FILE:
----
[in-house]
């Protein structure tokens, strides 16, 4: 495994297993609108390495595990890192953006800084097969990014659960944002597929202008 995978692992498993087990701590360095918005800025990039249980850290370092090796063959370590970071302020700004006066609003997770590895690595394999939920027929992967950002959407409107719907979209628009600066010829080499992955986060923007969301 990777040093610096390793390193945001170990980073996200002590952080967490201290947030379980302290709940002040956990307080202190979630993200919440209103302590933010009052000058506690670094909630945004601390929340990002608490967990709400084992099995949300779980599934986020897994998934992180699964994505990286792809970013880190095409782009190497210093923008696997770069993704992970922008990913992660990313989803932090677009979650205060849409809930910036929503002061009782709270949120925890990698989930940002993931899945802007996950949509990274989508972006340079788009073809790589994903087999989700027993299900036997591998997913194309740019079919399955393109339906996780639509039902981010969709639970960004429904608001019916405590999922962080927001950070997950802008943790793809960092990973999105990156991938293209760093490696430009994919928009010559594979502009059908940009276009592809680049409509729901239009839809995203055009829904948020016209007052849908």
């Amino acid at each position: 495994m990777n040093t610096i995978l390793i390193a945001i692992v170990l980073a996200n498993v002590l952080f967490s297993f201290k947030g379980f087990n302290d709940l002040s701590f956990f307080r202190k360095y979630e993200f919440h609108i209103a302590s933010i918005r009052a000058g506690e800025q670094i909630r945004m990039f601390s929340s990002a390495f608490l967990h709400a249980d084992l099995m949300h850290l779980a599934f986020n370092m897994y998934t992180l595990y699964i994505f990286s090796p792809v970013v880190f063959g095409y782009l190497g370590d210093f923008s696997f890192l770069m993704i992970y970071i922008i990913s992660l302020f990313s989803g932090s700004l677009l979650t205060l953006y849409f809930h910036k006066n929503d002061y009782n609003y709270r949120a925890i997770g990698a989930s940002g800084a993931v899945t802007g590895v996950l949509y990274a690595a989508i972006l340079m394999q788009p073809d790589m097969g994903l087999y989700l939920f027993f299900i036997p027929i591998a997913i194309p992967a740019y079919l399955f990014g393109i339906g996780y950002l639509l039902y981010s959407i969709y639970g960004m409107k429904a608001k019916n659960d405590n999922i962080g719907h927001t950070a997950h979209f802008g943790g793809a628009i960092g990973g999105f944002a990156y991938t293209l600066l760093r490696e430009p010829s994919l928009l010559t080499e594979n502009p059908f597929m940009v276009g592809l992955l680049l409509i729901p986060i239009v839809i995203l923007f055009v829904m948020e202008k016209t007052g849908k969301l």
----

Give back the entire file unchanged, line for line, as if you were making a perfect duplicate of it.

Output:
[in-house]
């Protein structure tokens, strides 16, 4: 495994297993609108390495595990890192953006800084097969990014659960944002597929202008 995978692992498993087990701590360095918005800025990039249980850290370092090796063959370590970071302020700004006066609003997770590895690595394999939920027929992967950002959407409107719907979209628009600066010829080499992955986060923007969301 990777040093610096390793390193945001170990980073996200002590952080967490201290947030379980302290709940002040956990307080202190979630993200919440209103302590933010009052000058506690670094909630945004601390929340990002608490967990709400084992099995949300779980599934986020897994998934992180699964994505990286792809970013880190095409782009190497210093923008696997770069993704992970922008990913992660990313989803932090677009979650205060849409809930910036929503002061009782709270949120925890990698989930940002993931899945802007996950949509990274989508972006340079788009073809790589994903087999989700027993299900036997591998997913194309740019079919399955393109339906996780639509039902981010969709639970960004429904608001019916405590999922962080927001950070997950802008943790793809960092990973999105990156991938293209760093490696430009994919928009010559594979502009059908940009276009592809680049409509729901239009839809995203055009829904948020016209007052849908």
């Amino acid at each position: 495994m990777n040093t610096i995978l390793i390193a945001i692992v170990l980073a996200n498993v002590l952080f967490s297993f201290k947030g379980f087990n302290d709940l002040s701590f956990f307080r202190k360095y979630e993200f919440h609108i209103a302590s933010i918005r009052a000058g506690e800025q670094i909630r945004m990039f601390s929340s990002a390495f608490l967990h709400a249980d084992l099995m949300h850290l779980a599934f986020n370092m897994y998934t992180l595990y699964i994505f990286s090796p792809v970013v880190f063959g095409y782009l190497g370590d210093f923008s696997f890192l770069m993704i992970y970071i922008i990913s992660l302020f990313s989803g932090s700004l677009l979650t205060l953006y849409f809930h910036k006066n929503d002061y009782n609003y709270r949120a925890i997770g990698a989930s940002g800084a993931v899945t802007g590895v996950l949509y990274a690595a989508i972006l340079m394999q788009p073809d790589m097969g994903l087999y989700l939920f027993f299900i036997p027929i591998a997913i194309p992967a740019y079919l399955f990014g393109i339906g996780y950002l639509l039902y981010s959407i969709y639970g960004m409107k429904a608001k019916n659960d405590n999922i962080g719907h927001t950070a997950h979209f802008g943790g793809a628009i960092g990973g999105f944002a990156y991938t293209l600066l760093r490696e430009p010829s994919l928009l010559t080499e594979n502009p059908f597929m940009v276009g592809l992955l680049l409509i729901p986060i239009v839809i995203l923007f055009v829904m948020e202008k016209t007052g849908k969301l």